Recent revelations about high level Department of Justice involvement in planning and covering up details of Operation Fast and Furious leave the House Oversight and Government Reform Committee and its chairman, Rep. Darrell Issa (R-Calif.), no choice. They need to process a contempt citation against Attorney General Eric Holder.
As is almost always the case in this era of intensified partisanship, committee member positions on the DOJ’s and the attorney general’s culpability track perfectly along partisan lines, with Republicans turning up the heat and Democrats steadfastly defending the Obama administration. That is unfortunate, as it allows once again those who support the administration to dismiss this investigation as nothing more than an election year ploy to politically hurt the president and his party.
But newly leaked information about the DOJ’s actions leaves no doubt that the committee has a duty now to aggressively pursue any and all information germane to its investigation. Six wiretap applications for the Fast and Furious program signed off by Assistant Attorney General Lanny Breuer, Deputy Assistant Attorney General Jason Weinstein and Deputy Assistant Attorney General Kenneth Blanco provide clear evidence that this scandal reaches the top level of the DOJ. Dismissing the investigation as mere partisan politics simply is not credible given what we now know.
The undisputed fact is that there are two dead federal agents and potentially hundreds killed in Mexico because top DOJ officials approved the sale of thousands of weapons and never determined how such dangerous firearms would be tracked.
Furthermore, DOJ has been sitting on a request for specific information about Fast and Furious since October. To be sure, it has produced a series of Friday night document dumps that allow the attorney general to testify that he and the department are really cooperating with this investigation.
But everyone on the committee knows it is the oldest trick in the book to release reams of materials while holding back those that are most directly germane to answering its questions. And one cannot help but wonder what information is in the more than 130,000 documents relating to Fast and Furious that Holder recently admitted that the Justice Department has not disclosed.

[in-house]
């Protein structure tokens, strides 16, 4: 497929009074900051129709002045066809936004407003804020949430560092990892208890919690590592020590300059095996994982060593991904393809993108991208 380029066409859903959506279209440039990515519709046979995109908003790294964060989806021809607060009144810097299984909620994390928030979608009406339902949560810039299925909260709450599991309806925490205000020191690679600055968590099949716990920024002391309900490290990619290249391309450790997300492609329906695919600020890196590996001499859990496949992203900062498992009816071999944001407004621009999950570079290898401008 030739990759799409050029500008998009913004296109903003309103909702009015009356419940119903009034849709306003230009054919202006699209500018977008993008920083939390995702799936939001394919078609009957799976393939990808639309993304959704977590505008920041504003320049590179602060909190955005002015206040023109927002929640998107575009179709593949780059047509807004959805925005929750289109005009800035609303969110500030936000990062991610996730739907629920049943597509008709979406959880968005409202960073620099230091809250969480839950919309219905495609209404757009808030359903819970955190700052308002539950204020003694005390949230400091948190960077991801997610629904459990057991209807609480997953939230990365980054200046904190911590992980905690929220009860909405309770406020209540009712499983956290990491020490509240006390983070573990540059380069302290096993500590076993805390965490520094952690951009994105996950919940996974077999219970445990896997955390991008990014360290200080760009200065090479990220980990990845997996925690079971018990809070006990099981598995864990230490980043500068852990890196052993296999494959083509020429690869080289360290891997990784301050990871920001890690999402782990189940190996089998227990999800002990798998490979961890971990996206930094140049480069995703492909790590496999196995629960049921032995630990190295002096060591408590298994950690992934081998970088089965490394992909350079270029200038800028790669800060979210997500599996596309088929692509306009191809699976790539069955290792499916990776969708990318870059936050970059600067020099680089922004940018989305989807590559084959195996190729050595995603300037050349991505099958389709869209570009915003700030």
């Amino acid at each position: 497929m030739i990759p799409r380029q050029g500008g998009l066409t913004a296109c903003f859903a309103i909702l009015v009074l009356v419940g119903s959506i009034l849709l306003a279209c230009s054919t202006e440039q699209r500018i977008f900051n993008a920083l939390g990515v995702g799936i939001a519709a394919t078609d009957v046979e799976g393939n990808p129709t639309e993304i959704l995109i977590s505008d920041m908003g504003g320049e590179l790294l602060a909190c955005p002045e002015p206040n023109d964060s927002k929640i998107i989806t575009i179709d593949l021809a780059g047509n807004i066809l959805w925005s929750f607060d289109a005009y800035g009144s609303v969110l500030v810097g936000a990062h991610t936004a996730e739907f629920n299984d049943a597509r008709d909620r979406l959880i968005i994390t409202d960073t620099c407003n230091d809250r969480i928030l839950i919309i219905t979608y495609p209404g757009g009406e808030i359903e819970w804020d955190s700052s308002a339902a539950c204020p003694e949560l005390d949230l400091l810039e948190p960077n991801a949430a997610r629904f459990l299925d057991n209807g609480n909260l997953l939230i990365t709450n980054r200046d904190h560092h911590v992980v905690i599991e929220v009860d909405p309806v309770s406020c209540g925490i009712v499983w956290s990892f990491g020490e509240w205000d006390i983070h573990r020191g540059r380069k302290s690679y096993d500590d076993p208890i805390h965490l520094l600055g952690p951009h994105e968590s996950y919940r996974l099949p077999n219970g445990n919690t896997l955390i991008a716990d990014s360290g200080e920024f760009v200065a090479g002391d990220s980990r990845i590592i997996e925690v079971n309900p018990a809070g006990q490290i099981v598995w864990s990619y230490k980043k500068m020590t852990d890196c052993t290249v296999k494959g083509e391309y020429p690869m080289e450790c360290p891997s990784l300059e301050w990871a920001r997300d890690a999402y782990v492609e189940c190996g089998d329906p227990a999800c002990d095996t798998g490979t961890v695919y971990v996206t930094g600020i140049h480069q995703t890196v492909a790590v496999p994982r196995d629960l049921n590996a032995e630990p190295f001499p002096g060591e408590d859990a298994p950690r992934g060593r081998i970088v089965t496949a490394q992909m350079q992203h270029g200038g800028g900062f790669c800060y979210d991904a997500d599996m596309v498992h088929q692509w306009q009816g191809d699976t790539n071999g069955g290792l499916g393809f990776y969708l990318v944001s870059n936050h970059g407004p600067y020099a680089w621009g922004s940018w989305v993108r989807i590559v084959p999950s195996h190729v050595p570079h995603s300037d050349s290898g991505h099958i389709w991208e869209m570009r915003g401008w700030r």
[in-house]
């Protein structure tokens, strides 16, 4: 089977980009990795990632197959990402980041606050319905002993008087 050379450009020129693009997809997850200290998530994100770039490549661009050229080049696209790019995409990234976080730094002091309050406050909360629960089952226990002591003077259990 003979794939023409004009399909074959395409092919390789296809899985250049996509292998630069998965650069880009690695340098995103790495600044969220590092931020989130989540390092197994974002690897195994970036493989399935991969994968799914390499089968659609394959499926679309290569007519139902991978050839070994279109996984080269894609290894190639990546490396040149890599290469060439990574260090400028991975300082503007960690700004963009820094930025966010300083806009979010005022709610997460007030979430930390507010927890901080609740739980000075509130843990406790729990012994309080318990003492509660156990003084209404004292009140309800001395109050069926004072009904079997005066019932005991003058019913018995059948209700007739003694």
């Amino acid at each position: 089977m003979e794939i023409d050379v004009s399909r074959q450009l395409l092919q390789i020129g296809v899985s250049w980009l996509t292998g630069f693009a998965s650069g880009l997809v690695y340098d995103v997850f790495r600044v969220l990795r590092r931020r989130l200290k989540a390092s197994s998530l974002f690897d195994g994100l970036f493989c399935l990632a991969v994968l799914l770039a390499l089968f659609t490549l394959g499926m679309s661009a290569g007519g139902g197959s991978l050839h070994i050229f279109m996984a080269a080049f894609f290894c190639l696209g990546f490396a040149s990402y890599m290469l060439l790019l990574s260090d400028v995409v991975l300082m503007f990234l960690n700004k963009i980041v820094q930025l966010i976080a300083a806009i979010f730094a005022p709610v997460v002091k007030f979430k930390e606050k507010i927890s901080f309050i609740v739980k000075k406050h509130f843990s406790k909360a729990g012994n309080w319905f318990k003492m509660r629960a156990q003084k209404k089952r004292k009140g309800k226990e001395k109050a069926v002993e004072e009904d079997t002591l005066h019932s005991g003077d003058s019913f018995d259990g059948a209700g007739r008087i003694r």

So the committee has exhausted its means of compelling the DOJ to cooperate fully with this investigation. Enough is enough. Eight months of stonewalling make it clear that further appeals for documents, additional testimony by the attorney general and other department officials will not change this pattern. If Congress wants to get to the bottom of this scandal and make sure that the responsible officials are held accountable, it has to use whatever constitutional tools it has at its disposal, even if that means holding Holder in contempt.
The necessary path for Holder going forward is to finally cooperate with the Congressional investigation and respond forthrightly and fully to the subpoena requests. Such a decision is not only in the best interest of the Obama administration but also of the American people, who have a right to know the truth and to demand accountability. Continued stonewalling does not resolve this battle between the branches and it suggests that Holder possibly has something to hide.
The Fast and Furious scandal is a continued stain on an administration led by the one-time presidential candidate who promised in 2008 to promote government transparency. At the time, candidate Barack Obama said he would reverse the widely criticized practice of President George W. Bush of blocking Congressional requests for information at nearly every turn. If President Barack Obama still believes in the principle of openness, then right now he has the opportunity to act on his promise and order Holder to cooperate with the House committee.
Obama’s Justice Department and other federal law enforcement agencies mismanaged Operation Fast and Furious at every step of the way, from implementation to investigation. Regardless of whether the scandal resulted from willful deceit or simple incompetence on the part of top DOJ officials, Holder must now cooperate. Otherwise, a contempt resolution is necessary.
Mitchel A. Sollenberger is associate professor of political science at University of Michigan-Dearborn. Mark J. Rozell is professor of public policy at George Mason University. They are co-authors of “The President’s Czars: Undermining Congress and the Constitution.”